Wednesday, January 9, 2013

The Interview

Eddie Fleming: Just goes to show you how the mind works, doesn't it? 

Det. John Steele: I don't know Mr. Fleming. How does the mind work? 

I've always found the term 'cat and mouse thriller' to be somewhat misleading when it's applied to films (ex: The Usual Suspects, Sleuth, The Prestige and others of that ilk). Outside of certain cartoons, the relationship between a cat and a mouse has always been rather one-sided--there's the hunter and then there's the hunted. While a mouse here or there might escape to live another day scrabbling in our walls, feasting on crumbs and insulation, there's never any doubt that at the end of the day, the cat will inevitably come out on top. However, in thrillers like these, that's not always the case. Sometimes the 'mouse' wins the day; sometimes the 'mouse' bites back.

The 1998 Australian film The Interview begins simply enough with a rather unassuming, middle-aged man named Eddie Fleming (Hugo Weaving) being rousted from sleep by the police and roughly taken from his modest apartment under the pretense of being a chief suspect in the theft of a car. As is quickly made clear to both the audience and Eddie, this is merely a ruse for inquiries of a much more sinister, almost Kafka-esque nature. And as rapidly becomes apparent to the the Detectives John Steele (Tony Martin) and Wayne Prior (Aaron Jeffrey), there is far more to the quaking Eddie Fleming--whom at first they bully and humiliate quite easily--than initially meets the eye. While the interrogation drags on, and the stakes are made clearer to both detectives and suspect, each side begins to feel the pressure: Fleming from the detectives (whose techniques are often less than savory, bordering on illegal) and Steele/Prior from their superiors--who impatiently demand results and may well have insidious agendas of their own. To reveal more would be to spoil the experience, as the film wastes no time diving headlong into its contorting plot.

With The Interview, writer/director Craig Monahan strips this misnamed genre bare. About 80 percent of the film consists of nothing more than a conversation between the two detectives (with Det. John Steele taking lead) and the ever more enigmatic Mr. Fleming. Whether due to budget constraints or by choice, these lengthy scenes in the interrogation room--where the single-camera stalks back and forth between the principals like an impatient, predatory beast--feel decidedly claustrophobic. Monahan and his cinematographer craft a quite uncomfortable and stifling atmosphere where we too begin to squirm under the scrutiny of the detectives and at Mr. Fleming's ever evolving demeanor. Most of the empty space in this film is cloaked in shadow, leaving one to wonder what ugly truths lurk just outside of view. This ambiance causes us to question, along with the characters, just who is pulling the strings and why. A lion's share of the credit also belongs to the script, which, heavy on ambiguity and light on answers, obscures the truth to the very last frame... and perhaps even beyond.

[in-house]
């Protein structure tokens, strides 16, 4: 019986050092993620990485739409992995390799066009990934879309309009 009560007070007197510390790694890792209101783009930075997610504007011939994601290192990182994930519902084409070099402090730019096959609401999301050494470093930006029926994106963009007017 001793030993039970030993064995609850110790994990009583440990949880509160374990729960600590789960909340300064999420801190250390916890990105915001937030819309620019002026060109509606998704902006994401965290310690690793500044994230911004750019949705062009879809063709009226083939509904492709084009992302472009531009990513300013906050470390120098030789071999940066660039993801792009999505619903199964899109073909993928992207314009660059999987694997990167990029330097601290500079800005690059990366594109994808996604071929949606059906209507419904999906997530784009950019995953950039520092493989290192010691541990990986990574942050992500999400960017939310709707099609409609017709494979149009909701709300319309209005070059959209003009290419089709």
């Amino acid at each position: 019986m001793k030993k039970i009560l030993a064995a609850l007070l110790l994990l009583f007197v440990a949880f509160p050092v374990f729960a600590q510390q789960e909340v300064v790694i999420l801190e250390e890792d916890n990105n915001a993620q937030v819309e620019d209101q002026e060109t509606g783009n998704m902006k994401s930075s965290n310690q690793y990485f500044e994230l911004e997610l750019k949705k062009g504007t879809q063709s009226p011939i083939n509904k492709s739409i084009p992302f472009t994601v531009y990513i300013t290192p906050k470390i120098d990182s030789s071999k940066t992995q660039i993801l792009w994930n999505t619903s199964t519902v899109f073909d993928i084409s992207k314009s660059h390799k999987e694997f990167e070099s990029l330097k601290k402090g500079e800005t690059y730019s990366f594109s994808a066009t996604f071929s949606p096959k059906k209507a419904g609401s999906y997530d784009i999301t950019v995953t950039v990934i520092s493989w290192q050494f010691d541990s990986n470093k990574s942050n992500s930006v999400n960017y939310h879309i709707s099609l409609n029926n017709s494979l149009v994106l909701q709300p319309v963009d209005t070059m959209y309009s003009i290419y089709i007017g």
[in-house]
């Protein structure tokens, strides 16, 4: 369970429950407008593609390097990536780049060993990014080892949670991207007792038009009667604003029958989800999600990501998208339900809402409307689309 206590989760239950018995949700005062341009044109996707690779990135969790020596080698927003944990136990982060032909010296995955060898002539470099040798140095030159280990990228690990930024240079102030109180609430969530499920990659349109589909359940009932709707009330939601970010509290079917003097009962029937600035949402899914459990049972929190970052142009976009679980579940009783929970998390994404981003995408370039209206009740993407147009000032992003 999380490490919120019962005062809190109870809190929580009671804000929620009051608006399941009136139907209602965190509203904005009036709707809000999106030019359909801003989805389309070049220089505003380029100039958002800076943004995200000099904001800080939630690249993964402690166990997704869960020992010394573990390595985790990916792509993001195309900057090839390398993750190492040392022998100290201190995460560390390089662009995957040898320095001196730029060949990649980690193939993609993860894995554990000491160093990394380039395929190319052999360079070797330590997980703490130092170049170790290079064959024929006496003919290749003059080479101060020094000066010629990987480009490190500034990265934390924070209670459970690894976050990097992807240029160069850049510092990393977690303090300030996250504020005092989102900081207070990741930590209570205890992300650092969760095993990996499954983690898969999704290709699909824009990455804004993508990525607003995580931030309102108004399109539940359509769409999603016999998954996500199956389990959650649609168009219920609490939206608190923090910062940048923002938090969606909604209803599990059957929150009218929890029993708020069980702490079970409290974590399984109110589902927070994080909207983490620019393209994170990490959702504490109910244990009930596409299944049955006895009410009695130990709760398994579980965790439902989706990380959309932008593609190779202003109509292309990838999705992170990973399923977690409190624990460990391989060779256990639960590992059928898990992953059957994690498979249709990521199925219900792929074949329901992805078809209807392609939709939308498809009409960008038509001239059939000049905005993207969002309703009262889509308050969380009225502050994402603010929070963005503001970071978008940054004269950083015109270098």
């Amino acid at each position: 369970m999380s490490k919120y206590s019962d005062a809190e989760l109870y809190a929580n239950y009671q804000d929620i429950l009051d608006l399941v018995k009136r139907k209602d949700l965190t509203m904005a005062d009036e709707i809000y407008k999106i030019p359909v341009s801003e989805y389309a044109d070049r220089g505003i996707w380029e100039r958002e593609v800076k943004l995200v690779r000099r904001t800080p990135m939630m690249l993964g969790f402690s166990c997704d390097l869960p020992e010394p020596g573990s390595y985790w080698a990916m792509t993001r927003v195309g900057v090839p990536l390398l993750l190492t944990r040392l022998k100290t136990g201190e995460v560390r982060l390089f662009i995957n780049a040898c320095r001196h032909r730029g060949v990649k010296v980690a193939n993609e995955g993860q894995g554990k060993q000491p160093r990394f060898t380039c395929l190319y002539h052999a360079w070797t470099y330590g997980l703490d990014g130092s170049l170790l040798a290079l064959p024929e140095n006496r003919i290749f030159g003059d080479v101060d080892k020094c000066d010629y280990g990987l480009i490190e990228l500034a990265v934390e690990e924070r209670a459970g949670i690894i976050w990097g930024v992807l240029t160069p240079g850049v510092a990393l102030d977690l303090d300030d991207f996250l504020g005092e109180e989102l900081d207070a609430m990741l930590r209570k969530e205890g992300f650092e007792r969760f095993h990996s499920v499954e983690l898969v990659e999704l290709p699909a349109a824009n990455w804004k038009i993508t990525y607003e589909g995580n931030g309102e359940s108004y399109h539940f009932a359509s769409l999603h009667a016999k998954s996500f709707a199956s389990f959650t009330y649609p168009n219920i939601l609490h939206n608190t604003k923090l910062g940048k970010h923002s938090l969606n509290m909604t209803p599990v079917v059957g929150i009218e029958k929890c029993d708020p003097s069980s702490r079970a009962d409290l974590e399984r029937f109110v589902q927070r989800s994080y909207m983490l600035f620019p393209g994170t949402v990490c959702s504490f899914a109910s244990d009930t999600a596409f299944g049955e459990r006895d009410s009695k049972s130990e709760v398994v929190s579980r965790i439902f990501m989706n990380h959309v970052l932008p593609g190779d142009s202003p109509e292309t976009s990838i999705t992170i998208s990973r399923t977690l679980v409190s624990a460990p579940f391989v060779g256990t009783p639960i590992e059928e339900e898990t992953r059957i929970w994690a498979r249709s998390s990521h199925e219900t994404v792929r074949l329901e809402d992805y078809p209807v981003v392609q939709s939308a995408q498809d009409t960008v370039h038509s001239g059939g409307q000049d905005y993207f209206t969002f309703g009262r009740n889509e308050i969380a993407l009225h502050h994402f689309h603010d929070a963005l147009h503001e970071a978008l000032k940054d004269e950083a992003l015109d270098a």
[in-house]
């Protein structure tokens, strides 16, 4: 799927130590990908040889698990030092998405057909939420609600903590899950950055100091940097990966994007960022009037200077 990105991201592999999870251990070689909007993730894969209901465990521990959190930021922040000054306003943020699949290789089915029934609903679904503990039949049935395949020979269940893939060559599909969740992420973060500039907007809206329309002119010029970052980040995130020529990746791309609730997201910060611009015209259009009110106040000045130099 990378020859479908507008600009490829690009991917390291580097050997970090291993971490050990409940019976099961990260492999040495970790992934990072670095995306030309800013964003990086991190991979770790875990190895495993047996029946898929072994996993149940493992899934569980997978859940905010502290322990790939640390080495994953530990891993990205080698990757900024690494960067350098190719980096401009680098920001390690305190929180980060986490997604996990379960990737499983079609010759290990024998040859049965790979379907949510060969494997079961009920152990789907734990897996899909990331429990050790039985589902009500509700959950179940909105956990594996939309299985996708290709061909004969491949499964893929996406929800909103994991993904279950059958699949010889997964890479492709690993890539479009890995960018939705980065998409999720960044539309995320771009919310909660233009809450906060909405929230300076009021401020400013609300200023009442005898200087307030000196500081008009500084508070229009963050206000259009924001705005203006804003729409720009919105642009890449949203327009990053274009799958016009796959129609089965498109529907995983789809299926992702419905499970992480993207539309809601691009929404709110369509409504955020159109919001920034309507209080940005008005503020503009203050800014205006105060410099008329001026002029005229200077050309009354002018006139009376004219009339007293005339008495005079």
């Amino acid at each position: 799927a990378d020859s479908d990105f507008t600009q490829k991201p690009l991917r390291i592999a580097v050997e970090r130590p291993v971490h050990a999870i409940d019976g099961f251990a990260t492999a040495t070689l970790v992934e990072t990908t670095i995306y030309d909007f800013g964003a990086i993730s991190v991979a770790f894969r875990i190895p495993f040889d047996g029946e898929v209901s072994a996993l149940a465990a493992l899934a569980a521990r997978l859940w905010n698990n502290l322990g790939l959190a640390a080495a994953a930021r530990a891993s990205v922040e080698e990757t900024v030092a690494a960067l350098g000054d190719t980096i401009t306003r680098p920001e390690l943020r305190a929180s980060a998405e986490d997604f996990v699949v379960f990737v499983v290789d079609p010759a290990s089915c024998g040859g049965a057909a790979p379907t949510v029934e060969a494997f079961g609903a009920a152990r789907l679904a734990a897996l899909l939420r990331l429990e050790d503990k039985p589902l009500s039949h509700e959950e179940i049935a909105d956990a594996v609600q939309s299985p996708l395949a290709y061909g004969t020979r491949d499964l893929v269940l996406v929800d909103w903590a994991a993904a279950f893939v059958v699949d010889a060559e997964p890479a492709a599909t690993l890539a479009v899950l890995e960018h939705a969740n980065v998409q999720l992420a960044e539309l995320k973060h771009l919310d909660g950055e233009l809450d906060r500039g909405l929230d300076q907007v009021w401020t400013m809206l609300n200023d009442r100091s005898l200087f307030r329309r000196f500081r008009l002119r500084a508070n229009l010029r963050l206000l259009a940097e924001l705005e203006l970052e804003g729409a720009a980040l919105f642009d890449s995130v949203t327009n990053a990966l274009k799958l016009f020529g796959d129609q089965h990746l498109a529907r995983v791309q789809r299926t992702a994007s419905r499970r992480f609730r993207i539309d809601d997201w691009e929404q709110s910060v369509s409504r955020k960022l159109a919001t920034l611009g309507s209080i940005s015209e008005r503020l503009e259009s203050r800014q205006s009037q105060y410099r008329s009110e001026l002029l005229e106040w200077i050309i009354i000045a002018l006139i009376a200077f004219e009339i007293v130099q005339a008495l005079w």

Even with all the technical competence and gripping, twirling story, the film's success lays largely with its cast, with only three real parts to speak of. The young Det. Wayne Prior is a hothead, played with all the brutish physicality that entails. Aaron Jeffrey plays the part with relish and enthusiasm and all the necessary violence that the 'bad cop' role demands. Tony Martin, as the older and more experienced of the pair, leavens his performance with the proper restraint. After a while, it becomes clear he's the heart of this otherwise cold and dingy film. His character walks a delicate line, caught between his own thirst for the truth (often causing him to turn a blind eye to his partner's more questionable tactics) and the skeletons of his past, which rise up inconveniently to threaten not just his investigation, but also his career.

Both of these admittedly solid performances pale in comparison to Hugo Weaving, who is in all likelihood the finest Australian actor of his generation (anyone who knows him only as Mr. Smith/Elrond would do well to check out his work from his home country). The character of Eddie Fleming calls for an actor capable of astonishing nuance--and requires them to run through a wide range of emotions in short order. Fleming is a bewildered innocent one minute, a master manipulator the next. Weaving manages both roles effortlessly while also hitting every note in between just as well. In a career littered with diverse, competent performances, Weaving's Eddie Fleming is easily his most accomplished work.

Comparisons between this film and The Usual Suspects are easy to make, they have similar set-ups (two cops, a suspect and an interrogation room), a similar dark style and are both chock-full of unexpected twists. But whereas The Usual Suspects ties up all its loose-ends with one well-edited finale. The Interview deigns to leave most of its questions dangling loose in uncertain winds. Who or what we choose to believe is ultimately left up to us.

Monahan clearly enjoys toying with his audience, playing on our on expectations and prejudices against the overreaching arms of law-enforcement before pulling the chair out from under us, upending all our assumptions and leaving us to question what had before seemed obvious. In less competent hands, this might make for a frustrating experience, but in the hands of Monahan, Weaving, Martin, et al, we're left with a mesmerizing thriller which works its hooks into you and then mercilessly leaves you begging for more. Craig Monahan, unlike his detectives, is clearly a filmmaker intimately familiar with how the mind works.